divisions within the coalition government. At the same time, limited public engagement has allowed social frictions to persist between
communities on opposing sides of the former conflict. Nevertheless, Sri Lanka's gradual progress in other aspects of reconciliation, such
as demilitarising ex-conflict areas and searching for missing persons, will improve its ties with the West and expand access to foreign
investments and development aid.
TABLE: POLITICAL OVERVIEW.24
Long-Term Political Outlook... 26
Major Challenges In Coming Decade..26
Maithripala Sirisena's election to the presidency in January 2015 and the UNP's victory in the August 2015 general election will set Sri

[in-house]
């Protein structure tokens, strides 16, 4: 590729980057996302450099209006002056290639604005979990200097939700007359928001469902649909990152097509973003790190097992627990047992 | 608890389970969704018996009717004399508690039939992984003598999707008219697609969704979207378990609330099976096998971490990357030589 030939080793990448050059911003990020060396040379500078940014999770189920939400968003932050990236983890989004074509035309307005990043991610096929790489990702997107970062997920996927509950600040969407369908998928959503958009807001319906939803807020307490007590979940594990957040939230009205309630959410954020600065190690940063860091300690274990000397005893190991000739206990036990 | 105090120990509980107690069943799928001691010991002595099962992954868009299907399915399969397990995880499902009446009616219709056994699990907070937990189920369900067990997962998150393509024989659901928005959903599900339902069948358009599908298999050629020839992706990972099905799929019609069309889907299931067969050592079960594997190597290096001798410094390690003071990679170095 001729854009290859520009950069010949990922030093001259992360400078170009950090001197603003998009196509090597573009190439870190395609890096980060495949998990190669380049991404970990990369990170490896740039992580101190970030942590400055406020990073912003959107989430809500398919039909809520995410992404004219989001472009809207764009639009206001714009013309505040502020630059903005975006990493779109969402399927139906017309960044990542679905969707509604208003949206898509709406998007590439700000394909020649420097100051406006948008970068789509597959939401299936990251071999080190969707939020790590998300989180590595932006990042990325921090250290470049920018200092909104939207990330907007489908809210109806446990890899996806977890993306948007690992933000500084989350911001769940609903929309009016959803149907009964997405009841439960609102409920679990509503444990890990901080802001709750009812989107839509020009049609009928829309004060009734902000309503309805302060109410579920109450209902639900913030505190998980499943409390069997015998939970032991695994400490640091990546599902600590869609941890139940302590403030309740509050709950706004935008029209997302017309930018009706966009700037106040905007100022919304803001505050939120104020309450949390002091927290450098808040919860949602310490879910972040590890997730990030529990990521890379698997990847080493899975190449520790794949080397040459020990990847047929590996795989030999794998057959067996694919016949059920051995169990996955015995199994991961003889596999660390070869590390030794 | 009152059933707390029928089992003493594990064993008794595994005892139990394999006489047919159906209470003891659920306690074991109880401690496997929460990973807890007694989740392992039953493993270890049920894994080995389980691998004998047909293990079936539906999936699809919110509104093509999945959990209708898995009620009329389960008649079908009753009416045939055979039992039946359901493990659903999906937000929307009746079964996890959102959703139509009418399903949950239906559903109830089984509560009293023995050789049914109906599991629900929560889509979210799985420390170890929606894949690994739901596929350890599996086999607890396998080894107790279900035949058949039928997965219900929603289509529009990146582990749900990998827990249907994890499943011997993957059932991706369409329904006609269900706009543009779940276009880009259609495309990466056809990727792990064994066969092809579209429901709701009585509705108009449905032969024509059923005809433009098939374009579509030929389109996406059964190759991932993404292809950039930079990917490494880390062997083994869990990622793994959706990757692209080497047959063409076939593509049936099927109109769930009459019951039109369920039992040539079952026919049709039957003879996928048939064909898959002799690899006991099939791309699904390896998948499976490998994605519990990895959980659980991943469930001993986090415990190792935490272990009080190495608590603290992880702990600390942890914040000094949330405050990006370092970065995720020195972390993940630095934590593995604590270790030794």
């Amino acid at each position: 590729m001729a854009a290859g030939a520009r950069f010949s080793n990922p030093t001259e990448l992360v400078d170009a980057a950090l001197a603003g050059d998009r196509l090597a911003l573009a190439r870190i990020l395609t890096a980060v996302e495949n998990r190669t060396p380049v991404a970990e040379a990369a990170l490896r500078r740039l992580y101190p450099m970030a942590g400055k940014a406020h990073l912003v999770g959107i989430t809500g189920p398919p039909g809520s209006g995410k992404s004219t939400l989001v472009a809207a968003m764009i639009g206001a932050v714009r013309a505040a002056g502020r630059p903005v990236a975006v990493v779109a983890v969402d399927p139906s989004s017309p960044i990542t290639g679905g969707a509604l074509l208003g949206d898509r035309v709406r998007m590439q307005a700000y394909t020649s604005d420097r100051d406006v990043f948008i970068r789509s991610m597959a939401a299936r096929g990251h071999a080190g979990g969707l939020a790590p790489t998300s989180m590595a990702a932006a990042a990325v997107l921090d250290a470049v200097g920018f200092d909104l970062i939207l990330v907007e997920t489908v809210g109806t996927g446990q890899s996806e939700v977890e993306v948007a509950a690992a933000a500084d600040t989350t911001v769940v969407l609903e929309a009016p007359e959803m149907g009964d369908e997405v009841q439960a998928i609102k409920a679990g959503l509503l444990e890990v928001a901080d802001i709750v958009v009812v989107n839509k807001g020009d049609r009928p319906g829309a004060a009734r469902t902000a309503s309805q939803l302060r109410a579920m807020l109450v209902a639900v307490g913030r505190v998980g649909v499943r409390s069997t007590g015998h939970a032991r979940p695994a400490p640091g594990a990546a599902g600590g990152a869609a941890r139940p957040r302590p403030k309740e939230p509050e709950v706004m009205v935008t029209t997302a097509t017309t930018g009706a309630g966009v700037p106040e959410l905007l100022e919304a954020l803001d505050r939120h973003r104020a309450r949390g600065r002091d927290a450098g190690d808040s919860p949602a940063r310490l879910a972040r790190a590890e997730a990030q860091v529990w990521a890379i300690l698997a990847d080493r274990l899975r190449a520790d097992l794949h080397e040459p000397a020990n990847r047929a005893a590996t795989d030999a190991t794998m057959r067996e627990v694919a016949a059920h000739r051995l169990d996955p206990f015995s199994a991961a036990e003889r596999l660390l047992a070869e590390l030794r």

Lanka on a path of increased political accountability over the coming decade, as well as greater economic reforms. Sirisena's biggest
political challenge will be to reconcile the Tamil minority with the Sinhalese Buddhist majority. However, this will not be easy, and
tensions between the two groups will persist for the foreseeable future.
Chapter 4: Operational Risk... 29
SWOT Analysis. 29
Operational Risk Index 29
Operational Risk... 30
TABLE: OPERATIONAL RISK.30
Market Size And Utilities.. 31
TABLE: ASIA - MARKET SIZE AND UTILITIES RISK32
Labour Costs 35
TABLE: REGULATIONS GOVERNING FLEXIBILITY OF WORKFORCE...36
Chapter 5: BMI Global Macro Outlook... 39
Global Macro Outlook.. 39
Brexit To Hit Global Growth.39
TABLE: GLOBAL ASSUMPTIONS..39
TABLE: DEVELOPED STATES, REAL GDP GROWTH, %40
TABLE: EMERGING MARKETS, REAL GDP GROWTH, %...41
TABLE: MACROECONOMIC DATA and FORECASTS..43